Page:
METRO AND THE INTERNET. To read the Boston Herald's World War III-style coverage of allegations of racism and sexism at Metro International on Tuesday, you'd think the tab had been the first to discover Rory O'Connor's exposé at MediaChannel.org.
Yesterday, O'Connor posted a tick-tock of what really happened, noting that Media Log was among the first, on Monday, to get this story further out into the open and to push for an answer from the New York Times Company. (The Times Company had purchased a 49 percent share of Boston's Metro for $16.5 million the previous week.) By Monday evening, Media Log had posted the complete text of statements from the Times Company and from Metro International. All this was amplified by the media world's online water cooler, Jim Romenesko's site at Poynter.org.
Noting that neither the Times Company nor Metro would comment for his original story, O'Connor writes, "The arrogance of the two 'communications' companies in refusing to communicate with the public about the tasteless, racist comments made by top Metro executives could not continue, however, due to the awesome, unchecked power of blogs and the Internet."
The war over the Metro continues today. In the Herald, which is trying to scotch the deal on anti-competitive grounds, John Strahinich and Greg Gatlin report on further allegations about the company. Herald columnist Howard Manly calls for a boycott (sub. req.), which he has also done in his capacity as president of the Boston Association of Black Journalists. The Herald editorial page observes, "The fish rots from the head." Gee, shouldn't that be attributed to Michael Dukakis?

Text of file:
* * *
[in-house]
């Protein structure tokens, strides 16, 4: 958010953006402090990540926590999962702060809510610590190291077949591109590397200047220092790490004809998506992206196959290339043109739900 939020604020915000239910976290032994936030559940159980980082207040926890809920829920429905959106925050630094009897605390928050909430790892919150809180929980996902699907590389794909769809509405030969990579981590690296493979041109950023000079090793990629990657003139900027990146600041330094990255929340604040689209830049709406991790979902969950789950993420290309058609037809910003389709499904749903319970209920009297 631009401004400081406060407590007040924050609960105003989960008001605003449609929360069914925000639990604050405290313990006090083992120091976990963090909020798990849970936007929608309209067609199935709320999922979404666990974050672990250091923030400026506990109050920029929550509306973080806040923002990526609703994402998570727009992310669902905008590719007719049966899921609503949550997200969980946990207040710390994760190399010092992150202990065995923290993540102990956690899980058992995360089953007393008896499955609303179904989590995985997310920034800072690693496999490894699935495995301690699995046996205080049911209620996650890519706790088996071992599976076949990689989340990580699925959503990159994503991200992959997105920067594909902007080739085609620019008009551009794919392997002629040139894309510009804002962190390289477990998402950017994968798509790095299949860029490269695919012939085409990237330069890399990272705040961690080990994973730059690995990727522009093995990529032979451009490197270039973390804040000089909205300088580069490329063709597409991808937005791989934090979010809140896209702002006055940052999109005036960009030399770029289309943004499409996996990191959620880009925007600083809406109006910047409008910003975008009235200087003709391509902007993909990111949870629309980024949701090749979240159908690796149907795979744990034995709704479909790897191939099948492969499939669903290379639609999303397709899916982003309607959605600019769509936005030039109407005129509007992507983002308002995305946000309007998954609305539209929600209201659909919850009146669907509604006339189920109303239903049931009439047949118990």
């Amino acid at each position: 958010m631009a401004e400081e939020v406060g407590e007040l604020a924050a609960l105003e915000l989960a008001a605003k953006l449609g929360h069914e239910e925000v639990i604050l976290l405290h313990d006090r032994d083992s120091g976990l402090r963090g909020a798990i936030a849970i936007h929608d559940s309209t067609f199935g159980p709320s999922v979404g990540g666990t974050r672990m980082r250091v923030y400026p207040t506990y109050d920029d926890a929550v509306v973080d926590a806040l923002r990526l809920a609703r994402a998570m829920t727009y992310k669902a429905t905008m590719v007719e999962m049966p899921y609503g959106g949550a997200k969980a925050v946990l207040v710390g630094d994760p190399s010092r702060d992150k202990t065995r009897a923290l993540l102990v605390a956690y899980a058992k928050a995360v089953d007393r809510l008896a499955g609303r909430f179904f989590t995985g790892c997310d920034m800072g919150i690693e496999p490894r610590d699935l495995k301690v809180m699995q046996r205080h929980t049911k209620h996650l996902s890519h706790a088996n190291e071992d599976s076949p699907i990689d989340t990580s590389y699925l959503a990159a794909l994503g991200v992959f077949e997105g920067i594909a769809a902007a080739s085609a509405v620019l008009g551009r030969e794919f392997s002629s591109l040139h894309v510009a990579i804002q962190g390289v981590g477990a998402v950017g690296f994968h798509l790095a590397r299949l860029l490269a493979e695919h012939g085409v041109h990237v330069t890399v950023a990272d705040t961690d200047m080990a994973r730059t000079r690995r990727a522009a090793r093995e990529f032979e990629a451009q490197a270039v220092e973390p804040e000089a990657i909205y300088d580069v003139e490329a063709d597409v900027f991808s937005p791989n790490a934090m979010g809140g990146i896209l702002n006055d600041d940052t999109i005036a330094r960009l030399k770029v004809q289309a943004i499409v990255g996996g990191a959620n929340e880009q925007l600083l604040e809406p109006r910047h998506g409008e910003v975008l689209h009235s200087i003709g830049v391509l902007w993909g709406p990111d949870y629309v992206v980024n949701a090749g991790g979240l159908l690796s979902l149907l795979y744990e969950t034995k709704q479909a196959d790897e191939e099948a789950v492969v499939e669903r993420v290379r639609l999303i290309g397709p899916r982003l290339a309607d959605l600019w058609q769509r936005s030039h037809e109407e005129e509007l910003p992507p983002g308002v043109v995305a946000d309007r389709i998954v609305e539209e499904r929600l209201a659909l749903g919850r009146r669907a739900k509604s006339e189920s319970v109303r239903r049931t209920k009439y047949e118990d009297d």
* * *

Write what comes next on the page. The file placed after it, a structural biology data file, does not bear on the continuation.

Perhaps the most interesting comment of the day, though, comes from Rem Rieder, editor of the American Journalism Review, who tells the Boston Globe's Mark Jurkowitz that if he were an official of the Times Company, "I think I'd be thinking seriously about walking away."
Well, yes, that's one possible response. What Rieder leaves hanging is that the Times Company could move in the other direction, buying the remaining 51 percent of the local Metro and cleaning house. There's a certain logic to this. If the Times Company sticks with the 49 percent deal, it lacks the control it needs at what may be a troubled operation, as well as the leverage it wants in meeting the concerns of leaders in the African-American community. If it walks away, as Rieder suggests, the Metro is left staggering at a time when the parent company's North American operations are reportedly in some financial trouble. But if the Times Company buys the whole thing, it gets to control the Metro's destiny and just might be able to make it a more appealing paper besides.
I have no idea whether that would pass antitrust muster. Maybe it wouldn't - or shouldn't. But there's no doubt that would be Herald publisher Pat Purcell's biggest nightmare.